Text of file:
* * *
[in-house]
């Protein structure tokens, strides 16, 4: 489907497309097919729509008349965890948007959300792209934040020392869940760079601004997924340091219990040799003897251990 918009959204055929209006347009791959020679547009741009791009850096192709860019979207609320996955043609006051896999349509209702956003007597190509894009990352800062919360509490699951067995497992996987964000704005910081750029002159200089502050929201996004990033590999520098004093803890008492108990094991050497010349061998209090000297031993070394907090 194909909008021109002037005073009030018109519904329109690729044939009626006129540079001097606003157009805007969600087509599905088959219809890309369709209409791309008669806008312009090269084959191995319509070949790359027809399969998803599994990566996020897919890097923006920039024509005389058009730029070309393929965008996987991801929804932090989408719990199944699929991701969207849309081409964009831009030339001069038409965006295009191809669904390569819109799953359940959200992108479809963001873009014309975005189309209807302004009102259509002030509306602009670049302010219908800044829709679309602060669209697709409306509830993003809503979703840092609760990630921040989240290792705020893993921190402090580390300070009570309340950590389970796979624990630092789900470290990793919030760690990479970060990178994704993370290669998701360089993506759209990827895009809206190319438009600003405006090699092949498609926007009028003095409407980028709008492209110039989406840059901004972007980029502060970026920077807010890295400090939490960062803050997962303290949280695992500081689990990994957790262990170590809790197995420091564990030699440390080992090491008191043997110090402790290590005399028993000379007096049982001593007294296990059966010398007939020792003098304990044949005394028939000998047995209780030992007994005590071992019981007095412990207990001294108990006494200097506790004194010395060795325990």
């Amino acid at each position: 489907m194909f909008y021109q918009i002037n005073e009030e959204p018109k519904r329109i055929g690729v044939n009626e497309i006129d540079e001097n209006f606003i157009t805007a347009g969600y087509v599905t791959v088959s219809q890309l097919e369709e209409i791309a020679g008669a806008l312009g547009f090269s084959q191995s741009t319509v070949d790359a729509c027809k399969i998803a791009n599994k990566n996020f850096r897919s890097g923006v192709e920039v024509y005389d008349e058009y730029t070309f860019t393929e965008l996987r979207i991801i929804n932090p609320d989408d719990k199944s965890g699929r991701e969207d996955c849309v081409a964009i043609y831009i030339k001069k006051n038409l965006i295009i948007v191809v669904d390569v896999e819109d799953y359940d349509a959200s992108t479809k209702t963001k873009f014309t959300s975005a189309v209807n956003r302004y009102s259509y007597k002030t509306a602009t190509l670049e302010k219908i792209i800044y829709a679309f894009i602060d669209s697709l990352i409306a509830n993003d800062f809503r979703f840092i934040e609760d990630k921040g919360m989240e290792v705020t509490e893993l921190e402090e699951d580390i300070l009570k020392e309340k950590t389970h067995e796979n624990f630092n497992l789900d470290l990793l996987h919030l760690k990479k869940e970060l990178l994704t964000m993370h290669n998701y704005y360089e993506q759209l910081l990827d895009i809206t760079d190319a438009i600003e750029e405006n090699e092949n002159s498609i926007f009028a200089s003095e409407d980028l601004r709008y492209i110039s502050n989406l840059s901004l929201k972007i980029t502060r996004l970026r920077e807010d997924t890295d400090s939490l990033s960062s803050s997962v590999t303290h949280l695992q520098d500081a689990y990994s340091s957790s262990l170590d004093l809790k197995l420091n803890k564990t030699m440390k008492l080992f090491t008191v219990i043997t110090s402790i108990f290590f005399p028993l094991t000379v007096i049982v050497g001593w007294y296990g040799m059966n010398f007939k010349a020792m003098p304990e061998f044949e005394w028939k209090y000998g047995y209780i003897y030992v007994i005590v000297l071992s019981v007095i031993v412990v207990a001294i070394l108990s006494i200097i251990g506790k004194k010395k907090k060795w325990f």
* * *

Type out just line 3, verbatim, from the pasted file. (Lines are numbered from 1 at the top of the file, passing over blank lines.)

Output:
């Amino acid at each position: 489907m194909f909008y021109q918009i002037n005073e009030e959204p018109k519904r329109i055929g690729v044939n009626e497309i006129d540079e001097n209006f606003i157009t805007a347009g969600y087509v599905t791959v088959s219809q890309l097919e369709e209409i791309a020679g008669a806008l312009g547009f090269s084959q191995s741009t319509v070949d790359a729509c027809k399969i998803a791009n599994k990566n996020f850096r897919s890097g923006v192709e920039v024509y005389d008349e058009y730029t070309f860019t393929e965008l996987r979207i991801i929804n932090p609320d989408d719990k199944s965890g699929r991701e969207d996955c849309v081409a964009i043609y831009i030339k001069k006051n038409l965006i295009i948007v191809v669904d390569v896999e819109d799953y359940d349509a959200s992108t479809k209702t963001k873009f014309t959300s975005a189309v209807n956003r302004y009102s259509y007597k002030t509306a602009t190509l670049e302010k219908i792209i800044y829709a679309f894009i602060d669209s697709l990352i409306a509830n993003d800062f809503r979703f840092i934040e609760d990630k921040g919360m989240e290792v705020t509490e893993l921190e402090e699951d580390i300070l009570k020392e309340k950590t389970h067995e796979n624990f630092n497992l789900d470290l990793l996987h919030l760690k990479k869940e970060l990178l994704t964000m993370h290669n998701y704005y360089e993506q759209l910081l990827d895009i809206t760079d190319a438009i600003e750029e405006n090699e092949n002159s498609i926007f009028a200089s003095e409407d980028l601004r709008y492209i110039s502050n989406l840059s901004l929201k972007i980029t502060r996004l970026r920077e807010d997924t890295d400090s939490l990033s960062s803050s997962v590999t303290h949280l695992q520098d500081a689990y990994s340091s957790s262990l170590d004093l809790k197995l420091n803890k564990t030699m440390k008492l080992f090491t008191v219990i043997t110090s402790i108990f290590f005399p028993l094991t000379v007096i049982v050497g001593w007294y296990g040799m059966n010398f007939k010349a020792m003098p304990e061998f044949e005394w028939k209090y000998g047995y209780i003897y030992v007994i005590v000297l071992s019981v007095i031993v412990v207990a001294i070394l108990s006494i200097i251990g506790k004194k010395k907090k060795w325990f």